Electronic patient record (EPR) system in South Africa : information, storage, retrieval and share amongst clinicians
Tokosi, Temitope Oluwaseyi
MetadataShow full item record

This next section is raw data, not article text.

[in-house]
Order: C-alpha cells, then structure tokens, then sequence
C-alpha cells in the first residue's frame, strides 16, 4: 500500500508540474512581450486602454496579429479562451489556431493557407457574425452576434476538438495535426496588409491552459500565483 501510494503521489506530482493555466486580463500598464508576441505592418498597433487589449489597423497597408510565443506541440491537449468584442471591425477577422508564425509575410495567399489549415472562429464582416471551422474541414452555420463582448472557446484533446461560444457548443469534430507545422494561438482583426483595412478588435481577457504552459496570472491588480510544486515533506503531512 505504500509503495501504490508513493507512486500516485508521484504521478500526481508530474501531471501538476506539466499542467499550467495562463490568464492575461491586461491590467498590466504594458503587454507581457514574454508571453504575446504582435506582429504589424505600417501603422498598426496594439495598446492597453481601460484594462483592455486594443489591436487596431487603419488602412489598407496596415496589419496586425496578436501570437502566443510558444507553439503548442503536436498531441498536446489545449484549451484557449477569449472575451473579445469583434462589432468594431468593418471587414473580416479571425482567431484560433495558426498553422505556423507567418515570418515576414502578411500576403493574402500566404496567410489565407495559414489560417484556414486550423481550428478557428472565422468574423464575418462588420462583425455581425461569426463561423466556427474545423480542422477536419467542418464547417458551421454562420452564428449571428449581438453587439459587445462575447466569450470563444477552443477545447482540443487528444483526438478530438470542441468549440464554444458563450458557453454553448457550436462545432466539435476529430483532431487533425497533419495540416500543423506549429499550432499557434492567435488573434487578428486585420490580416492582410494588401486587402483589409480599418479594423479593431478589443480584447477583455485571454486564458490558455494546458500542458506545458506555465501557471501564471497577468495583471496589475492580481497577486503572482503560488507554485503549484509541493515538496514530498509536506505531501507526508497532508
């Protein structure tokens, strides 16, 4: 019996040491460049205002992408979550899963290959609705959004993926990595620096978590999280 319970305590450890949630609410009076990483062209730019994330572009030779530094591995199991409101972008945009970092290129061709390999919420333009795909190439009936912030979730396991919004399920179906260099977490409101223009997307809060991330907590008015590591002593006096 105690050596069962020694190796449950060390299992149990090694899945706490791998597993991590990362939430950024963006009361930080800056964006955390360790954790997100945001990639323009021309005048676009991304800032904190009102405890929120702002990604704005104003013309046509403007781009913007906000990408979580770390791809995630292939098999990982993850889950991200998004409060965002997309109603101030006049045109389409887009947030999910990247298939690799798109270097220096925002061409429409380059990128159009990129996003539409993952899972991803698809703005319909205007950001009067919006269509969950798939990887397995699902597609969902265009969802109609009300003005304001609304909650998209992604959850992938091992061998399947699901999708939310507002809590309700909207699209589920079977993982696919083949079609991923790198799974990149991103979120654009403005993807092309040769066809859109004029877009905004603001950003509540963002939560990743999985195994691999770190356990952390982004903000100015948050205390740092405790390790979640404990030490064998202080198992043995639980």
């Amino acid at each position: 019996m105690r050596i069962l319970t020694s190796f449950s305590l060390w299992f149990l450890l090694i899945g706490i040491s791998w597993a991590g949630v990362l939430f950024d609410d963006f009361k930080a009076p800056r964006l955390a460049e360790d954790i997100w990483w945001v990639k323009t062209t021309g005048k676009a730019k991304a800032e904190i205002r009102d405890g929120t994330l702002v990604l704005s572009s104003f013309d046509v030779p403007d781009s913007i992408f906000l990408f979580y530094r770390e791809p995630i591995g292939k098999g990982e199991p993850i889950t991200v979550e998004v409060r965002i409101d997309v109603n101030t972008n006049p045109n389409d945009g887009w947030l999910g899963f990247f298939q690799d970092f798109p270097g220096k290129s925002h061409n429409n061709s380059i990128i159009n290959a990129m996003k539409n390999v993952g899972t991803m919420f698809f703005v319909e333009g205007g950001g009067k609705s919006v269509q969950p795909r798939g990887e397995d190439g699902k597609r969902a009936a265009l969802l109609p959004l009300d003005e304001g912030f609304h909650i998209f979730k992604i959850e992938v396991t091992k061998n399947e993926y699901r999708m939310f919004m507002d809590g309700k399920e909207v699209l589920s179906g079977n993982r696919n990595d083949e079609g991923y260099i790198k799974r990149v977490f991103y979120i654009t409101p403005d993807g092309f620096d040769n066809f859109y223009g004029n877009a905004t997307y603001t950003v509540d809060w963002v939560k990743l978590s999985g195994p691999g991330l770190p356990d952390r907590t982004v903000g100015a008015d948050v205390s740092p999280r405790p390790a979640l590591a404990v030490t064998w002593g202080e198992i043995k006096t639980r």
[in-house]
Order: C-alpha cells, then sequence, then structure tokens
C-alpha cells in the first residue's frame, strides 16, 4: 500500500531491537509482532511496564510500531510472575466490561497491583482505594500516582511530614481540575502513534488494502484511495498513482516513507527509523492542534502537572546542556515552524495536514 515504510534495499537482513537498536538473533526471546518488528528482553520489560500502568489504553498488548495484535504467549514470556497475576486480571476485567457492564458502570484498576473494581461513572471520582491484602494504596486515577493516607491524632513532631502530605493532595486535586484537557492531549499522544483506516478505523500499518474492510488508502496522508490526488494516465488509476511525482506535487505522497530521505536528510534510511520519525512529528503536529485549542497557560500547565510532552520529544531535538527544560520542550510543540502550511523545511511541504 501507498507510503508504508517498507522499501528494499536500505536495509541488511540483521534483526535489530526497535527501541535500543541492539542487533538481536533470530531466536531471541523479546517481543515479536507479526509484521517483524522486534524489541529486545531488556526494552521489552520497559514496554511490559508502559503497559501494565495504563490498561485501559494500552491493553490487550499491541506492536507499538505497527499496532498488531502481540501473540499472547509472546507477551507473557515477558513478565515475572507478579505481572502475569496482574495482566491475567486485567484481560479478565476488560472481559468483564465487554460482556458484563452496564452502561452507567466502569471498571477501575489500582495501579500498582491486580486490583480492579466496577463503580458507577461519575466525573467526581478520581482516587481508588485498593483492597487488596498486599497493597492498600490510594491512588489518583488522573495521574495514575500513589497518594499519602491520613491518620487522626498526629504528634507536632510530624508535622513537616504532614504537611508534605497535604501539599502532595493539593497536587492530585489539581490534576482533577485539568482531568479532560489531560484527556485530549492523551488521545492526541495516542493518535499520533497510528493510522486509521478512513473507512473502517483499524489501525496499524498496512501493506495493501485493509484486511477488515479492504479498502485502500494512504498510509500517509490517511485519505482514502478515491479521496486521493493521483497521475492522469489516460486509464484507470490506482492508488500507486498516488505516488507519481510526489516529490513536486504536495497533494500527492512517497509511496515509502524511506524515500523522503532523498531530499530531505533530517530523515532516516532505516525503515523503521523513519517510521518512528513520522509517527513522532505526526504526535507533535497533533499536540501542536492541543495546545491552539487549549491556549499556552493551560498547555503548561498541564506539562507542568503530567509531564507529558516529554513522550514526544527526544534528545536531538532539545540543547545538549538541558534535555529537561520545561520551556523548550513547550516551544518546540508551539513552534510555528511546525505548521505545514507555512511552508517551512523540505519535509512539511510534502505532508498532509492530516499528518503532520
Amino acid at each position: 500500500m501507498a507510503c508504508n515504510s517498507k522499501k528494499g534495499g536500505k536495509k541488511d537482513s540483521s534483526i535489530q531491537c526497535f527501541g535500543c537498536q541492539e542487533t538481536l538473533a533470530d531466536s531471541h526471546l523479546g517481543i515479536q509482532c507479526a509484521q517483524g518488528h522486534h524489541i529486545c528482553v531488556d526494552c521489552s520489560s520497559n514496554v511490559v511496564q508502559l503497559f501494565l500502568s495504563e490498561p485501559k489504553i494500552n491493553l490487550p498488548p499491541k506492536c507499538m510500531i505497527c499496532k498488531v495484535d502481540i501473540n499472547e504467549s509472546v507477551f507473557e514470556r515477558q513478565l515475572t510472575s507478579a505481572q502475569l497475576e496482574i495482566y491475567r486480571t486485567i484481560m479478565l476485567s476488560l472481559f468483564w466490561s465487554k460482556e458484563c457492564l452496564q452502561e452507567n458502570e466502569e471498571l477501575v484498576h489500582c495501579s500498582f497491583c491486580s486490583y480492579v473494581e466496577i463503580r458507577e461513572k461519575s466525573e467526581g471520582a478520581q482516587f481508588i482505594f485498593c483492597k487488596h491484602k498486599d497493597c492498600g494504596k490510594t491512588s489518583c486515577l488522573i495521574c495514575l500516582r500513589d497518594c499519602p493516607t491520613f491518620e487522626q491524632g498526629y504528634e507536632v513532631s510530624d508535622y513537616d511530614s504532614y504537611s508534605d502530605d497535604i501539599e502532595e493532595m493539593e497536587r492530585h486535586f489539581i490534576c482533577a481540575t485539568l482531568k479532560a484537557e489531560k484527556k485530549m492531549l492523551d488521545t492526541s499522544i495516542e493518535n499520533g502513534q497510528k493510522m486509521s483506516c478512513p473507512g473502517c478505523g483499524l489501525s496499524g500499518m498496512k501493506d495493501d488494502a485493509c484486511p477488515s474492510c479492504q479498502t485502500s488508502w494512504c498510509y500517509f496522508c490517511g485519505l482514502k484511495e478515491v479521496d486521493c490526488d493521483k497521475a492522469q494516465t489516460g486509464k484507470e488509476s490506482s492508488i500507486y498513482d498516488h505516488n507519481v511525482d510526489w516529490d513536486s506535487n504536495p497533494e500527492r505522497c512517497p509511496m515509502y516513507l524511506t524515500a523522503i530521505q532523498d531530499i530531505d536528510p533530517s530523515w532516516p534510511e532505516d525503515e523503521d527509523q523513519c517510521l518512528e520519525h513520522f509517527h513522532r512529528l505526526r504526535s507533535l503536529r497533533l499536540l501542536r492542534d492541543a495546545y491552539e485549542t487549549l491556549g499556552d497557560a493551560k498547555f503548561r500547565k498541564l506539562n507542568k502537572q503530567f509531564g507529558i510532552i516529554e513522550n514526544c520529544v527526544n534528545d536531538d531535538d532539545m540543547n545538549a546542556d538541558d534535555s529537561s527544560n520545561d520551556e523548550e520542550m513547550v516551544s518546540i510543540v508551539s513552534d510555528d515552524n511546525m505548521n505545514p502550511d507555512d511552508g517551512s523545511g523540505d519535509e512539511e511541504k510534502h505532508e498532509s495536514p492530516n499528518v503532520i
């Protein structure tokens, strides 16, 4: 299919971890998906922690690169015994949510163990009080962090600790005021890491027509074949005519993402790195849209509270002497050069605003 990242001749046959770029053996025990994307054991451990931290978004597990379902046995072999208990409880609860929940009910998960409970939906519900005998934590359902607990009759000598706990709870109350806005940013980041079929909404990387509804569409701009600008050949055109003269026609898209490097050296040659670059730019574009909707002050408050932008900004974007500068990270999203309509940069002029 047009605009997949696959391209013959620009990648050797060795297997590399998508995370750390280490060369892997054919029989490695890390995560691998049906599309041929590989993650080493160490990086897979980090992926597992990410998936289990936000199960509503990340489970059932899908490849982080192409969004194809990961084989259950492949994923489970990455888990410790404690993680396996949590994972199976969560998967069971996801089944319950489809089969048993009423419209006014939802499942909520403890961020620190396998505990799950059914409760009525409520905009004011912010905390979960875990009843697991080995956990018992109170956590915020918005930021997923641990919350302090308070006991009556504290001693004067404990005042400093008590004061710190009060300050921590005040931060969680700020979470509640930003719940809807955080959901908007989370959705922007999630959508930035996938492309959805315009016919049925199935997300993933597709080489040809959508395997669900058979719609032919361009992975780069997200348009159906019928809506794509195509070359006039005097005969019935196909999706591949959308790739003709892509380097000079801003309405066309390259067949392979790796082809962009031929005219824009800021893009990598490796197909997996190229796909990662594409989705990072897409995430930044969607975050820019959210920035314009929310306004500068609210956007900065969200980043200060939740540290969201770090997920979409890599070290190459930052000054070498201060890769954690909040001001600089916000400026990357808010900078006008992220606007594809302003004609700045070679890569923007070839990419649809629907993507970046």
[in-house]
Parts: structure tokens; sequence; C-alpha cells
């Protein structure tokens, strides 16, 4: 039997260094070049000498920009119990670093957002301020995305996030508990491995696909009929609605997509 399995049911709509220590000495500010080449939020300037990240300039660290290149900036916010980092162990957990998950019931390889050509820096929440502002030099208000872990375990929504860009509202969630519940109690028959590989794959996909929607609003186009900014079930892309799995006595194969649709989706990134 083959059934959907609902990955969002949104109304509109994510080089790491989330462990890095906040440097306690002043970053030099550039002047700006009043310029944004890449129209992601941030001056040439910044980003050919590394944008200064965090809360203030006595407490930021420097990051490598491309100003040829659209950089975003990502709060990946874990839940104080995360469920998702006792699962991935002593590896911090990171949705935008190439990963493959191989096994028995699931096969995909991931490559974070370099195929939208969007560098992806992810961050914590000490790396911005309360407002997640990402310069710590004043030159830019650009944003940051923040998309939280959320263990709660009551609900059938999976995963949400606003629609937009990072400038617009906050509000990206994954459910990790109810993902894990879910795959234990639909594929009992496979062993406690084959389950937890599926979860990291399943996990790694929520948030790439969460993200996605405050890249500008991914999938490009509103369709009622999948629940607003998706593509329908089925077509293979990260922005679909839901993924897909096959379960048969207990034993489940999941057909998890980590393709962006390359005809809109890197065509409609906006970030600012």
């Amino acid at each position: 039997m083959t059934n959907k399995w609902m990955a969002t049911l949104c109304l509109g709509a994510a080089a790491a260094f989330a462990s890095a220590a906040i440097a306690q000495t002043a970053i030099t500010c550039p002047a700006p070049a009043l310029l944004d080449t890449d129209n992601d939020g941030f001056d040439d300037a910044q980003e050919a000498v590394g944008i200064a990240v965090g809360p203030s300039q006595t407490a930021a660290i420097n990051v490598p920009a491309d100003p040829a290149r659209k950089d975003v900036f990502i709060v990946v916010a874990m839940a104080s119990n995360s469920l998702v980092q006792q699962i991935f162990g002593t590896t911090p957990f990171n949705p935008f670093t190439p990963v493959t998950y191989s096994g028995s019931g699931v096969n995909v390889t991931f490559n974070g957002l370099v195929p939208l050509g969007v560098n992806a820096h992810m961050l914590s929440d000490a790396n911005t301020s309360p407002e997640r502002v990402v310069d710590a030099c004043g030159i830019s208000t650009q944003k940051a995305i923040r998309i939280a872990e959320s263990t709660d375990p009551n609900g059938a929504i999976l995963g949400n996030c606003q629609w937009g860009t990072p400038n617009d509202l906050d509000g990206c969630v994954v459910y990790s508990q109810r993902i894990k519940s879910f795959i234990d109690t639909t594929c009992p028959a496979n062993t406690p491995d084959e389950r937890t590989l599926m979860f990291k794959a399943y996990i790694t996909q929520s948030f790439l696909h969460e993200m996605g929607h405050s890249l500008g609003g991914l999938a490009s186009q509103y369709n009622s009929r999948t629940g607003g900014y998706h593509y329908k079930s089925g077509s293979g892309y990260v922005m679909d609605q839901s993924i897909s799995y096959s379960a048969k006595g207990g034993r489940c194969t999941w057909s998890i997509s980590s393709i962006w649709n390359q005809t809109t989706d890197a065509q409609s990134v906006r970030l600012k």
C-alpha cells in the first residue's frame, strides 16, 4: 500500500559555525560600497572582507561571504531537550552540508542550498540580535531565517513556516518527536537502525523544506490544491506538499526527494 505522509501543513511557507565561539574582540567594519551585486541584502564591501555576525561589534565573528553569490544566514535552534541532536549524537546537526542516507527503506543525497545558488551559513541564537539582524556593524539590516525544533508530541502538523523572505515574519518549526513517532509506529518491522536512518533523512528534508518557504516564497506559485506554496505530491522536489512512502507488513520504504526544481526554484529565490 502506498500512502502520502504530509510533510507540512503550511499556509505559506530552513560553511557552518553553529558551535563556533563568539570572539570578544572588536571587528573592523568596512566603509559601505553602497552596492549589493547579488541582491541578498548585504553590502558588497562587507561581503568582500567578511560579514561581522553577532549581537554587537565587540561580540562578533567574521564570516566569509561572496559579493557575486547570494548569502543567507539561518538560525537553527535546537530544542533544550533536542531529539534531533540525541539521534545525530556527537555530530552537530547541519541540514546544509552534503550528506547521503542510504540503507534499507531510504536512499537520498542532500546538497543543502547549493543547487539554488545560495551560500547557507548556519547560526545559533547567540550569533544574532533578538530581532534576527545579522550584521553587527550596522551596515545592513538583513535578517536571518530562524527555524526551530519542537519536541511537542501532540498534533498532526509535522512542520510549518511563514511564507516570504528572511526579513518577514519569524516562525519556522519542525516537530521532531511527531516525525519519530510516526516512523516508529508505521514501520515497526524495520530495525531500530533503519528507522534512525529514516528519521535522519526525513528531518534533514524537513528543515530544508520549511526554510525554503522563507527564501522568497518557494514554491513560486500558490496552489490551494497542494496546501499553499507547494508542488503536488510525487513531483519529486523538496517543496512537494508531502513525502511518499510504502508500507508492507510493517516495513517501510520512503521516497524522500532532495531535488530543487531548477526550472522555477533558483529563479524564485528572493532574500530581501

A phenomenological philosophy underlies this research study which attempts to understand clinicians’ perception and understanding of an electronic patient record (EPR) system currently operational at a hospital in the Western Cape Province in South Africa (SA). Healthcare is a human right, thus patient records contain critical data and mostly paper-based in many SA hospitals. Clinicians are the EPR primary users and their attitude in its use is important for its success. This study explores, identifies and determines clinicians’ cognitive attributes towards EPR with a technology use framework developed. An initial quantitative approach was applied but unsuccessful due to low sample size. A pilot study was then conducted using 11 respondents. Purposive sampling was first initiated then snowball introduced later to improve the sample size qualitatively. Interviews were administered to 15 clinicians and tape recorded. Narrative content analysis was used as the preferred analysis technique because of the advantage of gaining direct information from study participants, unobtrusive and a nonreactive way to study the phenomenon of interest. Research findings tested 12 propositions and found high impact relationships between attitude (ATT) and each listed theme namely: perceived usefulness (PU), perceived ease of use (PEOU), complexity (COM), facilitating condition (FC), use behaviour (USE). Use behaviour had high impact relationships with storage (STO) and retrieval (RET). There were moderate impact relationships between PU and USE; PEOU and PU; RA and ATT; job fit (JF) and ATT; USE and share (SHA). The implication here is that any EPR system to be implemented should be tested using this framework to ascertain its usefulness and fit with a hospital's objectives and users expectations. By so doing, anticipated problems can be mitigated against and resolved before implementation. The study contributes to the information system (IS) body of knowledge through the technology use framework. The framework is for adoption by hospital management and its use by clinicians where EPR is operational. Traditional IS frameworks can be adopted for hospitals about to implement EPR because of the relevance of the "intent to use" theme.